What is Microfinance?

What is Microfinance?

December 12, 2010 at 6:58 PM - by Leah Gage - 0 comments

Microfinance offers poor people access to basic financial services such as loans, savings, money transfer services and microinsurance. People living in poverty, like everyone else, need a diverse range of financial services to run their businesses, build assets, smooth consumption, and manage risks.

Poor people usually address their need for financial services through a variety of financial relationships, mostly informal. Credit is available from informal moneylenders, but usually at a very high cost to borrowers. Savings services are available through a variety of informal relationships like savings clubs, rotating savings and credit associations, and other mutual savings societies. But these tend to be erratic and somewhat insecure. Traditionally, banks have not considered poor people to be a viable market.

Different types of financial services providers for poor people have emerged – non-government organizations (NGOs); cooperatives; community-based development institutions like self-help groups and credit unions; commercial and state banks; insurance and credit card companies; telecommunications and wire services; post offices; and other points of sale – offering new possibilities.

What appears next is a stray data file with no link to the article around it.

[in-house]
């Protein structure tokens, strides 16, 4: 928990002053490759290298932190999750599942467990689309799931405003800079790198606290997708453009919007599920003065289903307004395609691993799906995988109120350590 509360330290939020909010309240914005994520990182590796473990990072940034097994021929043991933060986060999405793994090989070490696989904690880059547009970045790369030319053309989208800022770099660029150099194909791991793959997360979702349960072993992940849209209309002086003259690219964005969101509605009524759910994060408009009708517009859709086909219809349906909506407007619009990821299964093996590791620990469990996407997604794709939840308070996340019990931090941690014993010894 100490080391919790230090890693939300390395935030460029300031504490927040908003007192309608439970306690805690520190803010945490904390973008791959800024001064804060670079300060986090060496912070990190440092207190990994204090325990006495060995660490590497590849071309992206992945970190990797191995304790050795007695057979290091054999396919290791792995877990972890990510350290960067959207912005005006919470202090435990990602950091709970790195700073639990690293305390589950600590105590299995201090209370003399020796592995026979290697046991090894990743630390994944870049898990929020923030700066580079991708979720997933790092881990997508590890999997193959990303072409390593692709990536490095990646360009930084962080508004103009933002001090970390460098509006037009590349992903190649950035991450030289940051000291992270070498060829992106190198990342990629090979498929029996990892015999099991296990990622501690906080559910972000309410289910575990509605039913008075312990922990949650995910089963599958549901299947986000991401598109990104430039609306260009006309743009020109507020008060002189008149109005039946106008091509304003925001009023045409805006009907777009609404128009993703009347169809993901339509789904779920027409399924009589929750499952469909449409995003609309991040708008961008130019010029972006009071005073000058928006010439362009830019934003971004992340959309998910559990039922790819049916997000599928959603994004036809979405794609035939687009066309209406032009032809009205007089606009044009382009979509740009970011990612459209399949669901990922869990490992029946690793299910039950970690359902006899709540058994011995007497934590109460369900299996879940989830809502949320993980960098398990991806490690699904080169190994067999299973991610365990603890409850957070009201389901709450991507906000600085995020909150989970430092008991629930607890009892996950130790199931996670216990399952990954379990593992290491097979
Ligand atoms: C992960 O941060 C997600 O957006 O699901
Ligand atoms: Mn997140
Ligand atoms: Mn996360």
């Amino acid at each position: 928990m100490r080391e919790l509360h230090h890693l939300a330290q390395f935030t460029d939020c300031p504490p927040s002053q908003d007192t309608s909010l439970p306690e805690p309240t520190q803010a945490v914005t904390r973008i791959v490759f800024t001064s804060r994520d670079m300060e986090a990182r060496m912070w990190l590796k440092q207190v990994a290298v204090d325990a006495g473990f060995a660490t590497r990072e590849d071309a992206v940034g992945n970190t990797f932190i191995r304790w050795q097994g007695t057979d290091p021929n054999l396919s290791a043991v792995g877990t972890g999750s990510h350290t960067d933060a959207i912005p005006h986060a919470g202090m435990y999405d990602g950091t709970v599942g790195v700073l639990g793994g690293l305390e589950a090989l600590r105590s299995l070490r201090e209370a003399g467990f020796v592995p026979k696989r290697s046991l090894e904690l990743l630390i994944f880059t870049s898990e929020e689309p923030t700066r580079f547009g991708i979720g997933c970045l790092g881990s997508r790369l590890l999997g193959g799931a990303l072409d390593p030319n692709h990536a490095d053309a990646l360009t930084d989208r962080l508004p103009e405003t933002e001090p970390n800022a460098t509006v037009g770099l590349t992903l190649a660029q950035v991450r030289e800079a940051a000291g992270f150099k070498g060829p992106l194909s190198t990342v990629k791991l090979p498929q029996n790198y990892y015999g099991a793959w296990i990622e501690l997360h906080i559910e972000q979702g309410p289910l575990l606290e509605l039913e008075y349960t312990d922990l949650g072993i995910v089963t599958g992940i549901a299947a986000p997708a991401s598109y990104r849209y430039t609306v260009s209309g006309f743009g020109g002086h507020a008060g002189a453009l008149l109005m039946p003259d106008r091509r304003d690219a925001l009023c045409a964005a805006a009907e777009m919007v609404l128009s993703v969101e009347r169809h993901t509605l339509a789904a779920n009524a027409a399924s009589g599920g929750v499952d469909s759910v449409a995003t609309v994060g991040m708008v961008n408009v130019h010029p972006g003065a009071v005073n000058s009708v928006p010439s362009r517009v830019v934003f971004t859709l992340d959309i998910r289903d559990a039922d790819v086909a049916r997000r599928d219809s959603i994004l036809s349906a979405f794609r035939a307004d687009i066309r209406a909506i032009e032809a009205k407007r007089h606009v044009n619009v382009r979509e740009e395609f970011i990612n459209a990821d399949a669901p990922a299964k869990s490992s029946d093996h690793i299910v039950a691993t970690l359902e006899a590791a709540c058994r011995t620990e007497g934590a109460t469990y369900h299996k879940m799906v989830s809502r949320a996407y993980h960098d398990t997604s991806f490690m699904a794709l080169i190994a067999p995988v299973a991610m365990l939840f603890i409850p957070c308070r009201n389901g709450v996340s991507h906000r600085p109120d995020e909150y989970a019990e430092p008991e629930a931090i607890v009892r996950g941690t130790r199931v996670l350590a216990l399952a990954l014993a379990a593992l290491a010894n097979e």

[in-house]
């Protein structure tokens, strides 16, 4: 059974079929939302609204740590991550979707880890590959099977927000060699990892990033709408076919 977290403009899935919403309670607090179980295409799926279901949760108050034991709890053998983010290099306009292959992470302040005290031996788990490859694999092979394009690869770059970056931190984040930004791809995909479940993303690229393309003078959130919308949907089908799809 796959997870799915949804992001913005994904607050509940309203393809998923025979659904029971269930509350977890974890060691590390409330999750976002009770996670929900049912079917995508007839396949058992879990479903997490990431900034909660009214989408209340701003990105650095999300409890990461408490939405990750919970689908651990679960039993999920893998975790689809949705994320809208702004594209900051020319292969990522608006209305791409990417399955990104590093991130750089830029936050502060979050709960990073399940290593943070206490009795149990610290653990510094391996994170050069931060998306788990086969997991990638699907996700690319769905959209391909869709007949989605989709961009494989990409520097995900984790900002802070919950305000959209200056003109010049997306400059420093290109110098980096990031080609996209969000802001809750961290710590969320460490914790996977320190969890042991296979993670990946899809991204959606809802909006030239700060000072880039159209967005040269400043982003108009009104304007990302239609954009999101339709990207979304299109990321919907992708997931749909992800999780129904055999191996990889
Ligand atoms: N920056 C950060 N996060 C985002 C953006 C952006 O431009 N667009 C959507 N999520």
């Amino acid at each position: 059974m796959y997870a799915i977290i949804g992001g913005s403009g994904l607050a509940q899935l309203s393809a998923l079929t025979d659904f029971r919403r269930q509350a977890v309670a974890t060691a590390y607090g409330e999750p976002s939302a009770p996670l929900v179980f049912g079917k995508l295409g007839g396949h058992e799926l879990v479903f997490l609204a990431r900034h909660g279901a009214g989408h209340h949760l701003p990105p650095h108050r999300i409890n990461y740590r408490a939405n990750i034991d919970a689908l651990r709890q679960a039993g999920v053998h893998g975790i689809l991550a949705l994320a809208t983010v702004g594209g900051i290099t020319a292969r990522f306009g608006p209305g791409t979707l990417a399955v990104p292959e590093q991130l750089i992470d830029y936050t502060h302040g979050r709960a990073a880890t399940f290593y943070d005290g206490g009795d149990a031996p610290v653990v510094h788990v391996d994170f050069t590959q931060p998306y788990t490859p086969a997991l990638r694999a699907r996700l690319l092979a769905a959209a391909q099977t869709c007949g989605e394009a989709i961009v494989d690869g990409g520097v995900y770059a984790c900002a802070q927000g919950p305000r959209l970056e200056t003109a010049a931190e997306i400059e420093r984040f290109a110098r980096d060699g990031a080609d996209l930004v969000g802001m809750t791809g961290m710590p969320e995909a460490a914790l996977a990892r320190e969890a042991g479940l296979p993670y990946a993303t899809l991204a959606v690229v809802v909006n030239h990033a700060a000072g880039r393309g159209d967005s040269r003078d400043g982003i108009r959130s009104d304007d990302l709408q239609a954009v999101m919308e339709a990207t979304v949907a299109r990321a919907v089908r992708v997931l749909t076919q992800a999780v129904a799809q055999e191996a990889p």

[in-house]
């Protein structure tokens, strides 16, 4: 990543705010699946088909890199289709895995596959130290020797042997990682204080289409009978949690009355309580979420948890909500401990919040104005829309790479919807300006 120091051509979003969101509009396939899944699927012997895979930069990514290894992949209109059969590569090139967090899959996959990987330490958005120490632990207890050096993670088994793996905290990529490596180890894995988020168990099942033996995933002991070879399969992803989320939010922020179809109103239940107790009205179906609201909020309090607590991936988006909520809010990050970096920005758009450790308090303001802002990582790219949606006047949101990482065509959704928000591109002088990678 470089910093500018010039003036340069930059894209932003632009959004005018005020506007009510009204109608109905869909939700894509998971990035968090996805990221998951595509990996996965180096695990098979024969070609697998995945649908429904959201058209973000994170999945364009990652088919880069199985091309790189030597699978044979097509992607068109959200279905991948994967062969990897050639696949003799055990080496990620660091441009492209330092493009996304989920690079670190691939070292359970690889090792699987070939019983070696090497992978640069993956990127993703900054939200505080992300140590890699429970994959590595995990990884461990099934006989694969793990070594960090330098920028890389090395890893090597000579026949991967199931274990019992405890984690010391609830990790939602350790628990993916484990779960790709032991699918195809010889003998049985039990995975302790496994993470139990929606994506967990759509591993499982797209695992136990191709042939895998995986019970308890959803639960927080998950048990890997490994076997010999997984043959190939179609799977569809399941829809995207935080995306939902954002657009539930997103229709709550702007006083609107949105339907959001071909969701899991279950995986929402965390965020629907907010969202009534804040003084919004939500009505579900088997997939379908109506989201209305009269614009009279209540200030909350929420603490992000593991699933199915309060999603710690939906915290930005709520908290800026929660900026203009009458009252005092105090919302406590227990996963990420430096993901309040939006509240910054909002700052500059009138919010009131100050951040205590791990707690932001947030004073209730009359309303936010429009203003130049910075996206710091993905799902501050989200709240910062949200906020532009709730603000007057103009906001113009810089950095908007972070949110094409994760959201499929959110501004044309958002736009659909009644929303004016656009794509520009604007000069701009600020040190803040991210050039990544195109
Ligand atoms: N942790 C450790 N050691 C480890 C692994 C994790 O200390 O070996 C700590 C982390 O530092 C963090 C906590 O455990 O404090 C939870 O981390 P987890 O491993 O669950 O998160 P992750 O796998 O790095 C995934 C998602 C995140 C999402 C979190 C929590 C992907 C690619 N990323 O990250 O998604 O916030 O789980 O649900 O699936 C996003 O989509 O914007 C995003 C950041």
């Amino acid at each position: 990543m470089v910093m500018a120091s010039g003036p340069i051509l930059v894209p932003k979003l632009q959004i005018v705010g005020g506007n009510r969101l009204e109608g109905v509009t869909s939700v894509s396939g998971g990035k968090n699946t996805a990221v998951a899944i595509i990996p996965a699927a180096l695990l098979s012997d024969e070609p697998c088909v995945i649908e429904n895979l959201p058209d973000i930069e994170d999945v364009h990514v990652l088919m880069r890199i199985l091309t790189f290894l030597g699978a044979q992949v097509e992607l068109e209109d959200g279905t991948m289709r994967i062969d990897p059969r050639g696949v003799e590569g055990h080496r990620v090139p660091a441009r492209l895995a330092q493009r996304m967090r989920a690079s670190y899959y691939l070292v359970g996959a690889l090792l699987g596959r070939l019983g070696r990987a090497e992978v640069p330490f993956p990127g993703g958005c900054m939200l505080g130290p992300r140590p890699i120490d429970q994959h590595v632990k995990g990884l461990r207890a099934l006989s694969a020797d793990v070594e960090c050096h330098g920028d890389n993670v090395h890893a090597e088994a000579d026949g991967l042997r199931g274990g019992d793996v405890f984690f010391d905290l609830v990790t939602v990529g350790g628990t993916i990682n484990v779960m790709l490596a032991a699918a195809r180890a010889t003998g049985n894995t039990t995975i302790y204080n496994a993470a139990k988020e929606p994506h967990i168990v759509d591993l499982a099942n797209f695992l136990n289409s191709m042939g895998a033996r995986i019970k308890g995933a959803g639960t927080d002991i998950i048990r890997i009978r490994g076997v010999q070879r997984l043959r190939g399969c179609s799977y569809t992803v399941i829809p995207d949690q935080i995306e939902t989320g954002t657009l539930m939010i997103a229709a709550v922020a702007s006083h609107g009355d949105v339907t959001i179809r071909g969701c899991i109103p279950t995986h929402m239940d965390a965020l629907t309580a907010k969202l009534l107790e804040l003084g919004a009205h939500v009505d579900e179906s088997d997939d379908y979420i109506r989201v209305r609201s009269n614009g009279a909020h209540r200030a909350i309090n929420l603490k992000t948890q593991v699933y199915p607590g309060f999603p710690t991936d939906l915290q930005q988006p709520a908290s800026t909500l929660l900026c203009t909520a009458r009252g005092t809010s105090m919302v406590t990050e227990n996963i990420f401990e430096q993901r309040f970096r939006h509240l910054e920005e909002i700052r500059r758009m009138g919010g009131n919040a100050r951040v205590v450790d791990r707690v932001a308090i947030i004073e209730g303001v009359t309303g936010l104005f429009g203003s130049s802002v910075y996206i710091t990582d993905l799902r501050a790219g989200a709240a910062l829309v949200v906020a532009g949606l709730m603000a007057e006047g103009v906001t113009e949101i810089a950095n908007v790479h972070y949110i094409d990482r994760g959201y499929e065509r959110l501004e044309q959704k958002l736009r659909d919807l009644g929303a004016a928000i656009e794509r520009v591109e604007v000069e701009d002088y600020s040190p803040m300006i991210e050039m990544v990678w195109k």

These providers have increased their product offerings and improved their methodologies and services over time, as poor people proved their ability to repay loans, and their desire to save. In many institutions, there are multiple loan products providing working capital for small businesses, larger loans for durable goods, loans for children’s education and to cover emergencies. Safe, secure deposit services have been particularly well received by poor clients, but in some countries NGO microfinance institutions are not permitted to collect deposits.

Remittances and money transfers are used by many poor people as a safe way to send money home. Banking through mobile phones (mobile banking) makes financial services even more convenient, and safer, and enables greater outreach to more people living in isolated areas.

Financial services for poor people have proven to be a powerful instrument for reducing poverty, enabling them to build assets, increase incomes, and reduce their vulnerability to economic stress.

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